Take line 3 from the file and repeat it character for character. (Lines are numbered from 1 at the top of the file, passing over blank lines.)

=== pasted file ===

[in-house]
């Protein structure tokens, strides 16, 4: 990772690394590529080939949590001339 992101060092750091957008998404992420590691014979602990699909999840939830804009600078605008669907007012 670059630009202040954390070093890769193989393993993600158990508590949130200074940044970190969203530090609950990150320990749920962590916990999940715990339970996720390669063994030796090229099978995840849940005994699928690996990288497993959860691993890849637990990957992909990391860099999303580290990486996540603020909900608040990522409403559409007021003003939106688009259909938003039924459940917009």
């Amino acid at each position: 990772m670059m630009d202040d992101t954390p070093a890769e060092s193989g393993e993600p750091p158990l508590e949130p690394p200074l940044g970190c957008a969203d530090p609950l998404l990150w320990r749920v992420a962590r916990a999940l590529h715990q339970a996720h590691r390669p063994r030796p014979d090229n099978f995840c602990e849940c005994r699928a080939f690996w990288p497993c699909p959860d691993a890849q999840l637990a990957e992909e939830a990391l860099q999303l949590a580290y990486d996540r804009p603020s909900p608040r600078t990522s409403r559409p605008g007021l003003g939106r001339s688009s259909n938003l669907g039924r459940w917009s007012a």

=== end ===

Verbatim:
């Amino acid at each position: 990772m670059m630009d202040d992101t954390p070093a890769e060092s193989g393993e993600p750091p158990l508590e949130p690394p200074l940044g970190c957008a969203d530090p609950l998404l990150w320990r749920v992420a962590r916990a999940l590529h715990q339970a996720h590691r390669p063994r030796p014979d090229n099978f995840c602990e849940c005994r699928a080939f690996w990288p497993c699909p959860d691993a890849q999840l637990a990957e992909e939830a990391l860099q999303l949590a580290y990486d996540r804009p603020s909900p608040r600078t990522s409403r559409p605008g007021l003003g939106r001339s688009s259909n938003l669907g039924r459940w917009s007012a």